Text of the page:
Using the version control caching proxy server to speed up get
I’ve written about our experiences using the version control caching proxy server before, but I thought I’d post a screenshot that nicely shows the difference in bandwidth utilization.
Before I do that, we were recently having a serious problem with our local caching proxy server being slow and sometimes not responding. Robert Horvick looked into it and figured out that the problem was caused by the NIC setting on the computer being incorrect. Yet again, we were bitten by the NIC setting not matching the network switch setting. Not surprisingly, the performance was phenomenally better.
We recently had a large number of files change in our branch due to picking up changes from main. There were lots of new binaries for the tools, as well as source code. In the screenshot below, the small hump on the left is the network bandwidth utilization on my machine running a get without the proxy being used. I was getting 7 Mbps out of the 10 Mbps available over our WAN connection.
I stopped that get, changed the proxy settings in Visual Studio (Tools -> Options -> Source Control -> Team Foundation Server) to use our local proxy server, and started the get again. The area on the left of the image shows what a difference using the caching proxy made. When the network setting was incorrect on the proxy server, the benefit of using the proxy was marginal. With everything set up properly, the network utilization is high. In fact, the utilization shown in the bottom of the window is 53%. Of course, if you are downloading a bunch of small files, you won’t see as much of a benefit, but this was a nice demonstration of the improvement when getting a large set of files that includes a number of medium and large files.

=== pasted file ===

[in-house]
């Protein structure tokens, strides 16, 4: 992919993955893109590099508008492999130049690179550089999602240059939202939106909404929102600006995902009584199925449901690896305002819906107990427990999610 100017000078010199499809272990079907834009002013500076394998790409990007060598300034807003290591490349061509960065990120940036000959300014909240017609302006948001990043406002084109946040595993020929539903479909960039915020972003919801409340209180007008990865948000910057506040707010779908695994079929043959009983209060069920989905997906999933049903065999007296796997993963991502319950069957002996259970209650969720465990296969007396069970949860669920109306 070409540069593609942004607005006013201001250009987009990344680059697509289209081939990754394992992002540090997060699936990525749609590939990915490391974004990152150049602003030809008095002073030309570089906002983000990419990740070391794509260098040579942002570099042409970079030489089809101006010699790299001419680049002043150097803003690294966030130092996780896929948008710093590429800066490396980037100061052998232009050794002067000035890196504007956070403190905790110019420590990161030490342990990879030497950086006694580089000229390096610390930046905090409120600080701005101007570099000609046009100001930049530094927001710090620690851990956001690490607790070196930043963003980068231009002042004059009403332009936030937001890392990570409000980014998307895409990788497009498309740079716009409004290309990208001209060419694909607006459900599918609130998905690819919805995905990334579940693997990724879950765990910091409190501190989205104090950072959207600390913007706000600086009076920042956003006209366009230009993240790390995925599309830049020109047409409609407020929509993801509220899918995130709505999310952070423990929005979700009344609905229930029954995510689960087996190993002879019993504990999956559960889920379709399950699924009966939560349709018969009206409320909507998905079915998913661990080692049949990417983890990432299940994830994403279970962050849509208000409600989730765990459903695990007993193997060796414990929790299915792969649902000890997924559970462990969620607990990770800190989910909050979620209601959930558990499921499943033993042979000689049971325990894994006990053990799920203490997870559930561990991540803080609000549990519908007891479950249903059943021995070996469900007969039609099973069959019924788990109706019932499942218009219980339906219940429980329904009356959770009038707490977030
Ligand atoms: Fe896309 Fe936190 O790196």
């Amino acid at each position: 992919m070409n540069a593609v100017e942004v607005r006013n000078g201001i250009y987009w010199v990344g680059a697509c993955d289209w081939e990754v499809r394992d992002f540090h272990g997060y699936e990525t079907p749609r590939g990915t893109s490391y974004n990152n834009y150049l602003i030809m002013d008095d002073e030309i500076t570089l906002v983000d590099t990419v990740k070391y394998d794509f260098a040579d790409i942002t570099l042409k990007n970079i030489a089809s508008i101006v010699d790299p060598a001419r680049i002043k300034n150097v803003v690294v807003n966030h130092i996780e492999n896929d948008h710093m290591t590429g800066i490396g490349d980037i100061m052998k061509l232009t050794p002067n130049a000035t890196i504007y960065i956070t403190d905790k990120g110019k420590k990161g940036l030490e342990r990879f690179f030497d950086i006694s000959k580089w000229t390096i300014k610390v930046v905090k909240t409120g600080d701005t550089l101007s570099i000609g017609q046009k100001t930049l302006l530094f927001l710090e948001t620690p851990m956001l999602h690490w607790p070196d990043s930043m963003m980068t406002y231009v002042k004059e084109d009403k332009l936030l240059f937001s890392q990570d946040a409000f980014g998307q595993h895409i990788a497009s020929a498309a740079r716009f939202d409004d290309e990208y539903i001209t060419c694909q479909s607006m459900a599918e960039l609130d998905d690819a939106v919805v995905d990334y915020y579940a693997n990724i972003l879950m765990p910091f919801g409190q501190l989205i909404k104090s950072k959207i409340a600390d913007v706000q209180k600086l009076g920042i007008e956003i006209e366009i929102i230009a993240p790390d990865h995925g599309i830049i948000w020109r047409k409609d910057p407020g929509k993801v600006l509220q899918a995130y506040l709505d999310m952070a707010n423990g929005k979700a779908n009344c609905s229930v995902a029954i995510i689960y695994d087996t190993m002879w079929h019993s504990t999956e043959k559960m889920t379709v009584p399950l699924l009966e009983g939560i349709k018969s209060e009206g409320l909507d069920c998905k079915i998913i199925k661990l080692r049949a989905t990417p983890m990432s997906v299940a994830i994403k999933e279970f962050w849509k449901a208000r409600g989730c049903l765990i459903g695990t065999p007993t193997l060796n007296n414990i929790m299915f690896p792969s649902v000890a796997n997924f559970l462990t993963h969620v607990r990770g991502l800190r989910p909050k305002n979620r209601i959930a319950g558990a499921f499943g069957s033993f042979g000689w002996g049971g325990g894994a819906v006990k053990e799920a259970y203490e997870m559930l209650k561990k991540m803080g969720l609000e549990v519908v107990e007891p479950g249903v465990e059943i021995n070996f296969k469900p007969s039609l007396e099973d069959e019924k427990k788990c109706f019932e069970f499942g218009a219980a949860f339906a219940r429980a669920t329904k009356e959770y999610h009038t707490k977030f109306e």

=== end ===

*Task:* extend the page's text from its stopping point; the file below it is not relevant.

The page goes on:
You can find out more about using the version control proxy server on the following pages.